Bread loafing is a common method of processing surgical specimens for histopathology. The process involves cutting the specimen into 3 or more sections. The cut sections are mounted by embedding in paraffin or frozen medium. The cut edge is then thinly sliced with a microtome or a cryostat. The thin slices are then mounted on a glass slide, stained, and covered with another layer of glass.
This method is used to determine the negative resection margin for skin tumors, and is also known as POMA (Post Operative Margin Assessment as referred to by the National Comprehensive Cancer Network). It has a higher false negative error rate than the CCPDMA method of tissue processing. The error rate is reduced when the surgical margin is increased, and the error rate is increased when the surgical margin is decreased. For this reason, it is not used near the eyelids, and in other cosmetically important areas of the body.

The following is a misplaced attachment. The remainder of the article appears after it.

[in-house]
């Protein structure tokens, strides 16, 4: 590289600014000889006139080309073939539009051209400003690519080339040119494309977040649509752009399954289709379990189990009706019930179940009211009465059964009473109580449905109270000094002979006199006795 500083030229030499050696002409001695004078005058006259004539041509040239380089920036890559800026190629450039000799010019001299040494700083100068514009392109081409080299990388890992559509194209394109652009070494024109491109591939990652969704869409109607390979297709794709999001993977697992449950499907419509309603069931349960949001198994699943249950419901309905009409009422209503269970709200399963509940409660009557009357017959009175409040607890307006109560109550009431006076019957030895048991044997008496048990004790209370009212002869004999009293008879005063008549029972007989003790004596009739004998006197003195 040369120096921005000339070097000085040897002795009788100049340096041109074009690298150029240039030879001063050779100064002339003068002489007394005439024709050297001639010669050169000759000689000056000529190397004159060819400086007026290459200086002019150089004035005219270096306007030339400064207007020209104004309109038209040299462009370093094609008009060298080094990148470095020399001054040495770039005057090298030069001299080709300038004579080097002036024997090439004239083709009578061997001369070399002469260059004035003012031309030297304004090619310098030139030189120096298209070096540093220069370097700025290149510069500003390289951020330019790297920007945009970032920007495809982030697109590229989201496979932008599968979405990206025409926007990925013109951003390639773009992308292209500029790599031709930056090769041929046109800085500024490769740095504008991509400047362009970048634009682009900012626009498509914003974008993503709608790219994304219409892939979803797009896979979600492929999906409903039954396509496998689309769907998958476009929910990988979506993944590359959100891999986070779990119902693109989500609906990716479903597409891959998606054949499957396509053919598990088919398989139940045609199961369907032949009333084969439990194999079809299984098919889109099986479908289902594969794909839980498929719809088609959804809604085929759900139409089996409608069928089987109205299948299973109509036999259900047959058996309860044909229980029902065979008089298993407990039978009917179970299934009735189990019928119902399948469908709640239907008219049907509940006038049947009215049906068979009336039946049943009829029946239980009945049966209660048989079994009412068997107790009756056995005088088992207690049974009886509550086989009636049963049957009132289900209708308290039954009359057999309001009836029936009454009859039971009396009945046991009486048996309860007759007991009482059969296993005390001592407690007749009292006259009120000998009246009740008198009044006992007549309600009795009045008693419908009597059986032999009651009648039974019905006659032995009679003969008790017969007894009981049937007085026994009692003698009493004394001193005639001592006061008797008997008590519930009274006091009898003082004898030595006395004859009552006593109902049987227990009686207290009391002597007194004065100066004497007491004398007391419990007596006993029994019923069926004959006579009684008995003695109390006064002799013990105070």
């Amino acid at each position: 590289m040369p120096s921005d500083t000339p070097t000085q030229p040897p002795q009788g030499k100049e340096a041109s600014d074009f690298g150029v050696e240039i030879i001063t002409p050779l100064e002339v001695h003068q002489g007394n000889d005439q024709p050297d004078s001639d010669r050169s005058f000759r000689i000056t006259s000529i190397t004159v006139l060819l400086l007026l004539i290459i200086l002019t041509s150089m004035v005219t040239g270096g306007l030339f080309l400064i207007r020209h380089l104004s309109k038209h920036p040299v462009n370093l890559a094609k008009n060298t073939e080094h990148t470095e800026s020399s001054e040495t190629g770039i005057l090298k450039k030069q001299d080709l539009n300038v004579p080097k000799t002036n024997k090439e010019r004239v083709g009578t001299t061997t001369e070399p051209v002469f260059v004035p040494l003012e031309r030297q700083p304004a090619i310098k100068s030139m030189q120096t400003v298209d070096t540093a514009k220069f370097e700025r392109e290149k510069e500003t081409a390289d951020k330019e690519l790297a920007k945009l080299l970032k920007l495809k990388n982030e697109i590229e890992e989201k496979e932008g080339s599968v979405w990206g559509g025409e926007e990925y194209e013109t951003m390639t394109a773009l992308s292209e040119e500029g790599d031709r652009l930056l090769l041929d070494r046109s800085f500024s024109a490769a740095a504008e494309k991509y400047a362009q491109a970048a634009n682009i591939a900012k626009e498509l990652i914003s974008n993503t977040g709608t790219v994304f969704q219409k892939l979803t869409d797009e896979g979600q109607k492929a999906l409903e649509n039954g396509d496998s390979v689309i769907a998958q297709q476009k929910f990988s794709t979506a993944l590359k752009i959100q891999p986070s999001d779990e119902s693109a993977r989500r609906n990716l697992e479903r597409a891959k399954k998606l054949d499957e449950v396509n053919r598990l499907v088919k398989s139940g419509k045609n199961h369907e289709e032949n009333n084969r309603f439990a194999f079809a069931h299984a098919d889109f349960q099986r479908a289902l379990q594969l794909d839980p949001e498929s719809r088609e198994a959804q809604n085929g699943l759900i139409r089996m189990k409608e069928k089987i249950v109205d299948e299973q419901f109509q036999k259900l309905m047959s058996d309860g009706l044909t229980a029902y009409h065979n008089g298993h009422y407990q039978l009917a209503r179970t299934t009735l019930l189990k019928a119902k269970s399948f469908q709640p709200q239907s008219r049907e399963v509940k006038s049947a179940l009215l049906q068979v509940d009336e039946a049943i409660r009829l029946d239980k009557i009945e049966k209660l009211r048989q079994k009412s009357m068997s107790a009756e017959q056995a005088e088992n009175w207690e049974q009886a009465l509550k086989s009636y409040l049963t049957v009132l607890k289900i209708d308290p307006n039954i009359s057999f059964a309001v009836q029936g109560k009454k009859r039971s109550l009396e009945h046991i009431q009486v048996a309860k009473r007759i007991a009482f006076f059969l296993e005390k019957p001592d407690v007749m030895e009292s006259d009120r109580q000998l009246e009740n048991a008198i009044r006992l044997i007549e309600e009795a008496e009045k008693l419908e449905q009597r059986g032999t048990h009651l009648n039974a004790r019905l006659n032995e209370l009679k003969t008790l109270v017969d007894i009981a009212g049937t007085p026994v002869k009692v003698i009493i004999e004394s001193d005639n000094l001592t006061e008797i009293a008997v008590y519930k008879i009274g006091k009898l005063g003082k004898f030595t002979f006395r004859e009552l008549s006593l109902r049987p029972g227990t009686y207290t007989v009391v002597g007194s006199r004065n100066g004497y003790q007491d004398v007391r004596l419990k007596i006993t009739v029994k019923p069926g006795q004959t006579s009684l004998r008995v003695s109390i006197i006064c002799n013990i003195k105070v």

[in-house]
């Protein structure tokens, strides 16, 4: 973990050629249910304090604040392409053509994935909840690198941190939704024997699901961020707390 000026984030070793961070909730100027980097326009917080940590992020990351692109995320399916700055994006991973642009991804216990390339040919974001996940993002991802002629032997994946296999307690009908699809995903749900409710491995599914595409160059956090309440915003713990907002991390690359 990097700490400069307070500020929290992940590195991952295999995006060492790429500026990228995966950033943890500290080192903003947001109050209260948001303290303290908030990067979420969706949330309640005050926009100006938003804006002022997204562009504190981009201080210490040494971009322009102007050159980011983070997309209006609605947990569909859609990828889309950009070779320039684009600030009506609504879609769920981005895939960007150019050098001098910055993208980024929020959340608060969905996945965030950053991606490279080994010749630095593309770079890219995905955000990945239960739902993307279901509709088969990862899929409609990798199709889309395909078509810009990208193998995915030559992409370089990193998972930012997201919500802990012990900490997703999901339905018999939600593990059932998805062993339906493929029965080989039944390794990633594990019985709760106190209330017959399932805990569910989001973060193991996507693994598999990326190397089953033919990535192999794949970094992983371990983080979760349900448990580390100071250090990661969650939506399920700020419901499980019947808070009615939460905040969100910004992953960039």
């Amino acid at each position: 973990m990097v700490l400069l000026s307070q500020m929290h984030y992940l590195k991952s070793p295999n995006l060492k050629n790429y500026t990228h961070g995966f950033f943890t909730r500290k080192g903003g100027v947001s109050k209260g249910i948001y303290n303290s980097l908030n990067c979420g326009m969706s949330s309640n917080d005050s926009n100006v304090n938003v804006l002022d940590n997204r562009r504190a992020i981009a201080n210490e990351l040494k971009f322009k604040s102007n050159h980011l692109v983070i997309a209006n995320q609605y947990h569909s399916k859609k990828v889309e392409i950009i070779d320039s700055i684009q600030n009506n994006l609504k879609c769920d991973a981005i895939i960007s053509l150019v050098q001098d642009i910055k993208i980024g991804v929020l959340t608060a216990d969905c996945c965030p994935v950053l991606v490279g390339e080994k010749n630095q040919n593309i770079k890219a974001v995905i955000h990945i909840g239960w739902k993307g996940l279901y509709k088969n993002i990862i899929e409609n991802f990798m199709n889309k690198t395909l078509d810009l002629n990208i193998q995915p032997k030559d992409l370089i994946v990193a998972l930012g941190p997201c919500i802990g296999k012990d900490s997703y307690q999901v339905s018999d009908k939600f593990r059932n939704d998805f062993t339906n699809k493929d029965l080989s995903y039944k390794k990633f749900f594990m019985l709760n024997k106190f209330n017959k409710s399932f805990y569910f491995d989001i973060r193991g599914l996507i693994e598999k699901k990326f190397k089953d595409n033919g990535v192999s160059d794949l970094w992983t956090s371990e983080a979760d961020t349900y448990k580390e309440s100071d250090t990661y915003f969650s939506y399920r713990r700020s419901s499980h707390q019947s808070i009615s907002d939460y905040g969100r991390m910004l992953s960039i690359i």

Bread loafing false negative error rate can be reduced by "cutting through the block". Basically, the entire surgical specimen is sliced, and mounted. Even though this method will approach CCPDMA, frequently, about 9 out of 10 sections are discarded. Thus, only 10% of the surgical margin is examined. If the whole "ribbon" was mounted, it would take an inordinate number of glass slides, and not be feasible.
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- Basal Cell and Squamous Cell Skin Cancers.[permanent dead link] National Comprehensive Cancer Network. 12 November 2006.[dead link]
- Kimjai-Asadi A, et al. Dermatol Surg. 2007 Dec;33(12):1434-9; discussion 1439-41. Margin involvement after the excision of melanoma in situ: the need for complete en face examination of the surgical margins.